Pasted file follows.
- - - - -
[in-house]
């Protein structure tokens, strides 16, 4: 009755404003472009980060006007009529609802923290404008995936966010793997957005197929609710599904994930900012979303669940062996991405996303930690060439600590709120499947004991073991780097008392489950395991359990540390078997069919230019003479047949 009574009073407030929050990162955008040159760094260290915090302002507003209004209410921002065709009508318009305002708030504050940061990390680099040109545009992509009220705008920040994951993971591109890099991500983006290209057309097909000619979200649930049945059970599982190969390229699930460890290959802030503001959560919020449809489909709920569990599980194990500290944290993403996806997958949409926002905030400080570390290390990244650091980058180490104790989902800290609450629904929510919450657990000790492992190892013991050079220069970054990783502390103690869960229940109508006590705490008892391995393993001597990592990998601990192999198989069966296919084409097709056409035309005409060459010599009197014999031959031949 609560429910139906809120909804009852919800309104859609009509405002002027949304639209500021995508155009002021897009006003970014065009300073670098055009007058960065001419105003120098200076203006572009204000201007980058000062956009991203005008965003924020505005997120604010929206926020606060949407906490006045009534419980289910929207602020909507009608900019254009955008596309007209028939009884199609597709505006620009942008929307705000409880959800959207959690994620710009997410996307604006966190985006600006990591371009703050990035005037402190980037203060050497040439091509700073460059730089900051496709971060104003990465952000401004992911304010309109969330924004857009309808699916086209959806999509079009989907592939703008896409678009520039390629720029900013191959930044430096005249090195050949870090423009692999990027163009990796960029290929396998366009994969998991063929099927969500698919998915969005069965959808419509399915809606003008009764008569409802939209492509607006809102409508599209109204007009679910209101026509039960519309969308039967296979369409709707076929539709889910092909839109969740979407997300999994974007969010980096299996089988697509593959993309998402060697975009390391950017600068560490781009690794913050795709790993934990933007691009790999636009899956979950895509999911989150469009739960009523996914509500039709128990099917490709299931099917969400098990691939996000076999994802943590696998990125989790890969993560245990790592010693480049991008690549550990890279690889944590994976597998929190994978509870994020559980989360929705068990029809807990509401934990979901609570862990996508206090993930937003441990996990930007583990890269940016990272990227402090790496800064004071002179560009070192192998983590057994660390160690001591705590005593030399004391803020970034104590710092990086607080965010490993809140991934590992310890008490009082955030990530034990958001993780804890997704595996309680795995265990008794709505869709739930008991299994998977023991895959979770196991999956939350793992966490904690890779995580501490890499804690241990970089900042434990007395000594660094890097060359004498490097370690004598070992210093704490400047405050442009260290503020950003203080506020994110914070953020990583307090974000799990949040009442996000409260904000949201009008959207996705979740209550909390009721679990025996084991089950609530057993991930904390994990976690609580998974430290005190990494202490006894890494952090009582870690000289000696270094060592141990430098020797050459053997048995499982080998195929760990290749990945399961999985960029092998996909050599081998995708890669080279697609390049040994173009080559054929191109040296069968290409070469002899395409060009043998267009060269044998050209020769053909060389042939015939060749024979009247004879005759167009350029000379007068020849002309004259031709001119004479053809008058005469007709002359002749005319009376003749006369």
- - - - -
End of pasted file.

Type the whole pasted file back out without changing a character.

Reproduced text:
[in-house]
């Protein structure tokens, strides 16, 4: 009755404003472009980060006007009529609802923290404008995936966010793997957005197929609710599904994930900012979303669940062996991405996303930690060439600590709120499947004991073991780097008392489950395991359990540390078997069919230019003479047949 009574009073407030929050990162955008040159760094260290915090302002507003209004209410921002065709009508318009305002708030504050940061990390680099040109545009992509009220705008920040994951993971591109890099991500983006290209057309097909000619979200649930049945059970599982190969390229699930460890290959802030503001959560919020449809489909709920569990599980194990500290944290993403996806997958949409926002905030400080570390290390990244650091980058180490104790989902800290609450629904929510919450657990000790492992190892013991050079220069970054990783502390103690869960229940109508006590705490008892391995393993001597990592990998601990192999198989069966296919084409097709056409035309005409060459010599009197014999031959031949 609560429910139906809120909804009852919800309104859609009509405002002027949304639209500021995508155009002021897009006003970014065009300073670098055009007058960065001419105003120098200076203006572009204000201007980058000062956009991203005008965003924020505005997120604010929206926020606060949407906490006045009534419980289910929207602020909507009608900019254009955008596309007209028939009884199609597709505006620009942008929307705000409880959800959207959690994620710009997410996307604006966190985006600006990591371009703050990035005037402190980037203060050497040439091509700073460059730089900051496709971060104003990465952000401004992911304010309109969330924004857009309808699916086209959806999509079009989907592939703008896409678009520039390629720029900013191959930044430096005249090195050949870090423009692999990027163009990796960029290929396998366009994969998991063929099927969500698919998915969005069965959808419509399915809606003008009764008569409802939209492509607006809102409508599209109204007009679910209101026509039960519309969308039967296979369409709707076929539709889910092909839109969740979407997300999994974007969010980096299996089988697509593959993309998402060697975009390391950017600068560490781009690794913050795709790993934990933007691009790999636009899956979950895509999911989150469009739960009523996914509500039709128990099917490709299931099917969400098990691939996000076999994802943590696998990125989790890969993560245990790592010693480049991008690549550990890279690889944590994976597998929190994978509870994020559980989360929705068990029809807990509401934990979901609570862990996508206090993930937003441990996990930007583990890269940016990272990227402090790496800064004071002179560009070192192998983590057994660390160690001591705590005593030399004391803020970034104590710092990086607080965010490993809140991934590992310890008490009082955030990530034990958001993780804890997704595996309680795995265990008794709505869709739930008991299994998977023991895959979770196991999956939350793992966490904690890779995580501490890499804690241990970089900042434990007395000594660094890097060359004498490097370690004598070992210093704490400047405050442009260290503020950003203080506020994110914070953020990583307090974000799990949040009442996000409260904000949201009008959207996705979740209550909390009721679990025996084991089950609530057993991930904390994990976690609580998974430290005190990494202490006894890494952090009582870690000289000696270094060592141990430098020797050459053997048995499982080998195929760990290749990945399961999985960029092998996909050599081998995708890669080279697609390049040994173009080559054929191109040296069968290409070469002899395409060009043998267009060269044998050209020769053909060389042939015939060749024979009247004879005759167009350029000379007068020849002309004259031709001119004479053809008058005469007709002359002749005319009376003749006369």